32. Prior to March 13, 1995, plaintiff received permission from the landlord to occupy the premises in which Chiropractic North is located. Id., No. 2.
33. Prior to March 13, 1995, plaintiff informed some patients to the effect that as of March 13, 1995, plaintiff would no longer work at the Original Clinic, and that as of March 13, 1995, he would be at Chiropractic North. Id., No. 3.
34. Prior to March 13, 1995, plaintiff sent or caused to be sent a notice to at least 1,000 patients and to prospective patients announcing the opening of Chiropractic North. Id., No. 4.
35. On March 15, 1995, defendants CliniCorp and Mid-Atlantic filed their motion for a preliminary injunction, seeking to enforce the covenants not to compete or solicit in the Employment Agreement and the Acquisition Agreement. Docket No. 4.
36. As a result of plaintiff's departure from the Original Clinic, CliniCorp has "shut down" the clinic. Hearing Transcript, at 34. CliniCorp plans to reopen the Original Clinic as soon as a new chiropractic associate is hired. Id., at 35-36.
37. At the March 30, 1995 hearing on defendants' motion for preliminary injunction, CliniCorp withdrew its motion, and the hearing proceeded only on behalf of Mid-Atlantic. Hearing Transcript, at 3-4.
38. At the March 30, 1995 hearing, Dr. Jenkins, the sole director, sole corporate officer and majority shareholder of Mid-Atlantic, admitted that he did not direct that a motion for preliminary injunction be filed on behalf of Mid-Atlantic. Hearing Transcript, at p. 141.
39. Dr. Jenkins also admitted that he did not direct that Dr. Mort be fired from the Original Clinic, and he did not direct that plaintiff's wages be reduced to minimum wage. According to Dr. Jenkins, these actions "were all functions of the clinic management, CliniCorp, who was acting as the clinic manager." Id., at 140-41.
40. Dr. Jenkins testified that he does not want CliniCorp to consult him on a day-to-day basis with respect to CliniCorp's management of clinics because he has "enough stuff to do." Dr. Jenkins further testified that he found out about the firing of Dr. Mort and the reduction in plaintiff's salary to minimum wage "after the fact," and that he then ratified those actions by CliniCorp. Id., at 143-46.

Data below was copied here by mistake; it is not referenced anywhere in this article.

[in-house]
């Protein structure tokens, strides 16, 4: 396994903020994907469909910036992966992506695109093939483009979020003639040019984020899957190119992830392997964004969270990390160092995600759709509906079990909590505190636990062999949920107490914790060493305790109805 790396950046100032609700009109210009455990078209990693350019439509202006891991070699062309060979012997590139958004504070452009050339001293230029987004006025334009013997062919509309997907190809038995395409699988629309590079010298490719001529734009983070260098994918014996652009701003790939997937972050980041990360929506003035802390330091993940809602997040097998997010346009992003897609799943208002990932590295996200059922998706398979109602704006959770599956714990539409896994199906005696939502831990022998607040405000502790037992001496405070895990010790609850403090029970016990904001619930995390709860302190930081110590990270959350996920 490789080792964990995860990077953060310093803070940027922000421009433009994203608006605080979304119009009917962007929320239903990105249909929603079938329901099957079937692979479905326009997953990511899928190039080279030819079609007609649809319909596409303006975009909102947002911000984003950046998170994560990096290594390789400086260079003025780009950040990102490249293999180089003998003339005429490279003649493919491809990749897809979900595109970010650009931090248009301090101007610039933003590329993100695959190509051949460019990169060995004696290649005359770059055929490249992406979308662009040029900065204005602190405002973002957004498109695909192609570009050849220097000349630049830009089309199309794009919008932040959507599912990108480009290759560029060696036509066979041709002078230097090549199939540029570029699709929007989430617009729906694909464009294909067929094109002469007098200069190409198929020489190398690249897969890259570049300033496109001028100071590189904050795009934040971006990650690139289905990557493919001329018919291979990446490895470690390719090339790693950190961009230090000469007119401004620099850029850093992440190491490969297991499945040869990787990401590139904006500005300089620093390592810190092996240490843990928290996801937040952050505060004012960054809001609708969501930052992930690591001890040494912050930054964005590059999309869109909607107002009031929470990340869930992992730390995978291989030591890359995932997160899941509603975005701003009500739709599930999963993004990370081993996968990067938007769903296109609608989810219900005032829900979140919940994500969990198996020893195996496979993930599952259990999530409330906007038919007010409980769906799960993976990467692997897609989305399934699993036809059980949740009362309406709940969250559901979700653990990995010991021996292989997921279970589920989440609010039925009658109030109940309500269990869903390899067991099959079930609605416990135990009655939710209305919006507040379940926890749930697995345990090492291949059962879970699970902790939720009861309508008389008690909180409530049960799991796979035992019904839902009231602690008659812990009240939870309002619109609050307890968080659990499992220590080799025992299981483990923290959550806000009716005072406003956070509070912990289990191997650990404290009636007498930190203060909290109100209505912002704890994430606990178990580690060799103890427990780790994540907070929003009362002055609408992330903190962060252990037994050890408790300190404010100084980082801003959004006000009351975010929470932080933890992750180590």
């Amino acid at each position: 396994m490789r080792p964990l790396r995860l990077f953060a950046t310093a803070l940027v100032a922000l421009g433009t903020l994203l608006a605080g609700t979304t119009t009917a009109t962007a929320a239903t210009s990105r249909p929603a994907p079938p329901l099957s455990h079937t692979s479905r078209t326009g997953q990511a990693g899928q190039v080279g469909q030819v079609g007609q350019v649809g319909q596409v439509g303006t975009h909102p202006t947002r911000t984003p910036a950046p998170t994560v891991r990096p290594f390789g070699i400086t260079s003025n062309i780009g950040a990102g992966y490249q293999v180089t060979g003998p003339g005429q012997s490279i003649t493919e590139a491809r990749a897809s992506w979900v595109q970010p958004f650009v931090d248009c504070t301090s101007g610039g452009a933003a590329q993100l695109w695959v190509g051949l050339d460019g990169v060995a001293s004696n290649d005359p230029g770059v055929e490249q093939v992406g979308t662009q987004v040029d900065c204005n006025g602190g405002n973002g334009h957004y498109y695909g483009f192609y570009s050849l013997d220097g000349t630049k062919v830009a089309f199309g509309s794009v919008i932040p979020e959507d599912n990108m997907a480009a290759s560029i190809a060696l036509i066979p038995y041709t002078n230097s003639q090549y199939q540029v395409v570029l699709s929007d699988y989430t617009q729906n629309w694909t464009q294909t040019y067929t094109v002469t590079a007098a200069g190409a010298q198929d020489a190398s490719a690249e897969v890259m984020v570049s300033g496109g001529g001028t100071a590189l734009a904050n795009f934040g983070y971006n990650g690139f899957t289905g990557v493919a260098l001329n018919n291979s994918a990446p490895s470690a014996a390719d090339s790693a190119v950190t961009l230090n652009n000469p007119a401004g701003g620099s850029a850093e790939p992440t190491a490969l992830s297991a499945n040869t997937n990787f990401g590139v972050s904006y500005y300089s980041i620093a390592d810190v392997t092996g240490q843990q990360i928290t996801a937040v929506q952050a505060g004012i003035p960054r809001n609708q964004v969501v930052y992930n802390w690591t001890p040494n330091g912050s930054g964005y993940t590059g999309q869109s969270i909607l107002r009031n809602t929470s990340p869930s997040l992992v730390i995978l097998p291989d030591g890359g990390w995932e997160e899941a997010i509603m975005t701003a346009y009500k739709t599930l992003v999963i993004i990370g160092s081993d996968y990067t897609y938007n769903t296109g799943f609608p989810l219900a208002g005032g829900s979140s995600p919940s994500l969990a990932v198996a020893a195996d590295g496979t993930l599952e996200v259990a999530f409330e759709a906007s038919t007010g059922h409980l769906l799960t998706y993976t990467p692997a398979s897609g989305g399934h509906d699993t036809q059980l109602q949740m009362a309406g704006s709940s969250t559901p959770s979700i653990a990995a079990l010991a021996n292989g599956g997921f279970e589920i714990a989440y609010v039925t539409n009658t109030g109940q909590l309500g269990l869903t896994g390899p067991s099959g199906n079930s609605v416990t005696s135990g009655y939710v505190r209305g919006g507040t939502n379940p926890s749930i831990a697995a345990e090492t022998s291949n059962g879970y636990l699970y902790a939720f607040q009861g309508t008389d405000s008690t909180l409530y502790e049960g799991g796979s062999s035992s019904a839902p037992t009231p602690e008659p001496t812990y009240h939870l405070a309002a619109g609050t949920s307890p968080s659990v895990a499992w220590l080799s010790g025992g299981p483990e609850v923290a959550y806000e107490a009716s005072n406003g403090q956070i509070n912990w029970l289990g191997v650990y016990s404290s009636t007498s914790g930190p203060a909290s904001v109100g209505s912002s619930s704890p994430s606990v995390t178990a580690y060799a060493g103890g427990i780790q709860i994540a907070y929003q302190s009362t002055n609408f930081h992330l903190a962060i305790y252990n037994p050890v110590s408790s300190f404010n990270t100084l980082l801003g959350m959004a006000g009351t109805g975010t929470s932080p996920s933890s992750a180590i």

41. Mr. Jenkins also acknowledged that other than the clinic at which plaintiff had practiced (the Original Clinic), Mid-Atlantic does not operate at any other clinics in the Pittsburgh area. Id., at 140.
III. Conclusions of Law
1. Although Mid-Atlantic's request for injunctive relief is based on a state law cause of action (enforcement of restrictive covenants in an employment agreement), this Court must utilize a federal standard in evaluating whether preliminary injunctive relief is appropriate:
We utilize a federal standard in examining requests to federal courts for preliminary injunctions. . . . "Although the right upon which this cause of action is based is state-created, Rule 65(a) of the Federal Rules of Civil Procedure contemplates a federal standard as governing requests addressed to federal courts for preliminary injunctions."
Instant Air Freight Co., v. C.F. Air Freight, Inc., 882 F.2d 797, 799 (3d Cir. 1989) (quoting System Operations, Inc. v. Scientific Games Dev. Corp., 555 F.2d 1131, 1141 (3d Cir. 1977)).
2. The grant of injunctive relief "is an 'extraordinary remedy, which should be granted only in limited circumstances.'" Instant Air Freight, 882 F.2d at 800 (quoting Frank's GMC Truck Center, Inc. v. General Motors Corp., 847 F.2d 100, 102 (3d Cir. 1988)).
3. To obtain a preliminary injunction, the moving party must show:
"(1) a reasonable probability of eventual success in the litigation, and (2) that it will be irreparably injured pendente lite if relief is not granted to prevent a change in the status quo." Moreover, while the burden rests upon the moving party to make these two requisite showings, the district court "should take into account, when they are relevant, (3) the possibility of harm to other disinterested persons from the grant or denial of the injunction, and (4) the public interest."